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CORPUS CHRISTI DESALINATION: DOJ to review civil rights complaint

Posted at 11:37 AM, Feb 14, 2024
and last updated 2024-02-14 12:42:11-05

A complaint filed in 2022 with the U.S. Department of Housing and Urban Development alleging discrimination in the proposed location of a Corpus Christi desalination facility has been referred to the United States Department of Justice, Civil Rights Division.

A letter dated February 9, 2024, from HUD states, "the complaint raises questions concerning the legality of land use decisions, policies, and ordinances."

In addition to the referral of the complaint to the DOJ, HUD said it is actively investigating the complaint and will retain jurisdiction over the matter.

For years, Hillcrest has been boxed in by industry and construction and they say the city’s Inner Harbor desalination location is another form of discrimination violating their civil rights.

"This is one block, you're talking about going two more blocks further. The house over there belongs to Mr. Johnson. That house over there on the corner belongs to Mr. Johnson," said Daniel Pena, vice president of the Hillcrest Residents Association.

Pena has lived in the Hillcrest neighborhood for over four decades. And he's one of many neighbors unhappy with the incoming seawater desalination plant.

He lives just a few blocks from the site where the plant will go in the northwest corner of the neighborhood. Right next to refinery row.

"This is a buffer zone that was created by the City of Corpus Christi for the residents of the neighborhood. How they chose to come and put their plant here to ignore the fact that this area was a buffer zone, we can't ever figure that out," Pena said.

The Hillcrest Residents Association and Citizens Alliance for Fairness and Progress, with the help of the non-profit Earthjustice, filed that complaint with HUD and the Environmental Protection Agency.

“The fact that they picked a neighborhood where people are actually living was the wrong thing to do,” Pena added.

Erin Gaines, the senior attorney with EarthJustice told KRIS 6 News, “The inner harbor desalination plant, which would be located in the Hillcrest, is just the latest example of this long-standing pattern of discrimination."

Their complaint states the City of Corpus Christi violated Title 6 of the Civil Rights Act of 1964. They do this by building another piece of industrialization in an area that has higher levels of poverty and has predominantly African-American and Hispanic residents.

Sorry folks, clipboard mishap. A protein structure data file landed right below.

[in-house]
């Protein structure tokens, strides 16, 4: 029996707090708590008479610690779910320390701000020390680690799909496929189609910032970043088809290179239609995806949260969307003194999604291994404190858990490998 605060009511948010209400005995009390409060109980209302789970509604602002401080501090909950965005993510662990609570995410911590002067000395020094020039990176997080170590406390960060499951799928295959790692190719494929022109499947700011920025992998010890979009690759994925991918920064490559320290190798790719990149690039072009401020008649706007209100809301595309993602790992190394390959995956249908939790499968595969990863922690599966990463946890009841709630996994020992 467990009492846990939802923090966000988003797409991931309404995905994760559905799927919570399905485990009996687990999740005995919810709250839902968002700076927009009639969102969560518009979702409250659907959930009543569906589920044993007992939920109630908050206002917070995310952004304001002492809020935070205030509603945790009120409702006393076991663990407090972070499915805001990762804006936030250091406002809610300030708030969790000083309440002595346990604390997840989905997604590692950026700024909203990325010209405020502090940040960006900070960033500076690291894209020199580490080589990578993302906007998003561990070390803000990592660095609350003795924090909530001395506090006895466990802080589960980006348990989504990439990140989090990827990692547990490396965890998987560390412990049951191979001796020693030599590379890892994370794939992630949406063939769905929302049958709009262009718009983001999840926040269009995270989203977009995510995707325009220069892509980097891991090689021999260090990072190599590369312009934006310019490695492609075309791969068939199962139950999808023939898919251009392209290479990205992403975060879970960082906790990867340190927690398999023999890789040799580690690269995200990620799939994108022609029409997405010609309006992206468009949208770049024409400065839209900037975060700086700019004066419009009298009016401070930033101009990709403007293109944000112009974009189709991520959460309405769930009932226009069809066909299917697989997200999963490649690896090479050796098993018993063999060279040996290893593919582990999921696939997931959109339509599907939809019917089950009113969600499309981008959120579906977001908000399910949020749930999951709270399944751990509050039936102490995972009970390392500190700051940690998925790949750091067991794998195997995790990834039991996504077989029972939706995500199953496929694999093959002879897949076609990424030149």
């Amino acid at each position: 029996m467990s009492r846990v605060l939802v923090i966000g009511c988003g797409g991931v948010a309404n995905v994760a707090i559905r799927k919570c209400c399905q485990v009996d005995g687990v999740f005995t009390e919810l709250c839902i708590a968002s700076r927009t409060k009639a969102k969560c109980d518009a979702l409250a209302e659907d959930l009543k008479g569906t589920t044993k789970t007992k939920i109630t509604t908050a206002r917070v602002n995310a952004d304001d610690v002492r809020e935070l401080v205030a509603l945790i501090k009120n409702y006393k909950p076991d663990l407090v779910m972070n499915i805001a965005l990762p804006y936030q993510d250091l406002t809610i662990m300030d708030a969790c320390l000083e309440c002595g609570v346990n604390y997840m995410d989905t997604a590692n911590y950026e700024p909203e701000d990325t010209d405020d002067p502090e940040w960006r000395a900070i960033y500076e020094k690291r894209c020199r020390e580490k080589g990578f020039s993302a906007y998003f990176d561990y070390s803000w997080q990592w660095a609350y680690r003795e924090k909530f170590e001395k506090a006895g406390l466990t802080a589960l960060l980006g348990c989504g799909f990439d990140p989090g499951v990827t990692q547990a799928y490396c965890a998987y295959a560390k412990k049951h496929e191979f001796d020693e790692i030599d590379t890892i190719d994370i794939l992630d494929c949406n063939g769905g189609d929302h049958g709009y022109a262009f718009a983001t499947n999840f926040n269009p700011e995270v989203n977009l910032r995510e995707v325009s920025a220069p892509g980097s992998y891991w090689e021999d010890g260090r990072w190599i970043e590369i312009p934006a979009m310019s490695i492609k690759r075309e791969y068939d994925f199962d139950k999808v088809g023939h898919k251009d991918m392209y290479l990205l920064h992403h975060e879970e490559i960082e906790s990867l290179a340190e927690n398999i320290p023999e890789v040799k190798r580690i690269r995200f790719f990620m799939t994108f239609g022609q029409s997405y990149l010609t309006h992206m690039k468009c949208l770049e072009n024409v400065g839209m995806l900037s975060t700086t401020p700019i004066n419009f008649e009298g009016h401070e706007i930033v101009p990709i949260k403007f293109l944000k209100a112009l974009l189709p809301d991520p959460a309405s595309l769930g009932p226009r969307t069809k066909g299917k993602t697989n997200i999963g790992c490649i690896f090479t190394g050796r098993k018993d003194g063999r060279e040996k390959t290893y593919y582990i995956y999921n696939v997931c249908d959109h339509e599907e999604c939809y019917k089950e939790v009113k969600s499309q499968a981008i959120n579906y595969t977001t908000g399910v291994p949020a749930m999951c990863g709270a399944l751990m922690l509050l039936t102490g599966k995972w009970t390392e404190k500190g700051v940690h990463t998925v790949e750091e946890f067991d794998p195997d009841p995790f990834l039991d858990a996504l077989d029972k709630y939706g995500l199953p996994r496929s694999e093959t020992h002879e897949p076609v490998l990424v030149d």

The complaint also details instances where city officials have referred to Hillcrest as an industrial area and not a neighborhood.

Gaines added that the city has a history of discrimination in land use planning.

"This goes back to when this neighborhood was historically a segregated black neighborhood in the city. And then, the industrialization that has grown up around the neighborhood," Gaines said.

The Hillcrest Residents Association has filed several complaints in the past against the city for similar industrial projects. In 2015, because of one of their complaints against the discrimination of where the Harbor Bridge project is, an agreement was made by a few entities including the city and TxDOT. Hillcrest was promised millions of dollars in investment into their parks, historical sites, and relocation. Some homes were relocated but, Pena says the promise hasn't been filled.

"Nothing has been done,” Pena said. “I believe it's called verbiage. They said when the-they had until the first car crossed the bridge. Well, at the rate this bridge is going, I don't believe it's going to be any time soon."

The complaint also provides evidence of how neighbors in Hillcrest are already adversely affected by refinery row. A few environmental studies were done. One stated Hillcrest residents have 15 years less life expectancy than a wealthy neighborhood 10 miles away.

“We finally had a study done and came out and told the city of Corpus Christi. There's 152 chemicals in the air, you have to do something about it. And so the fact that they chose this to add to it, it's pretty disturbing," Pena said.

KRIS 6 reached out to the city for comment. The city said they were working on a statement however we did not receive it before this story was published.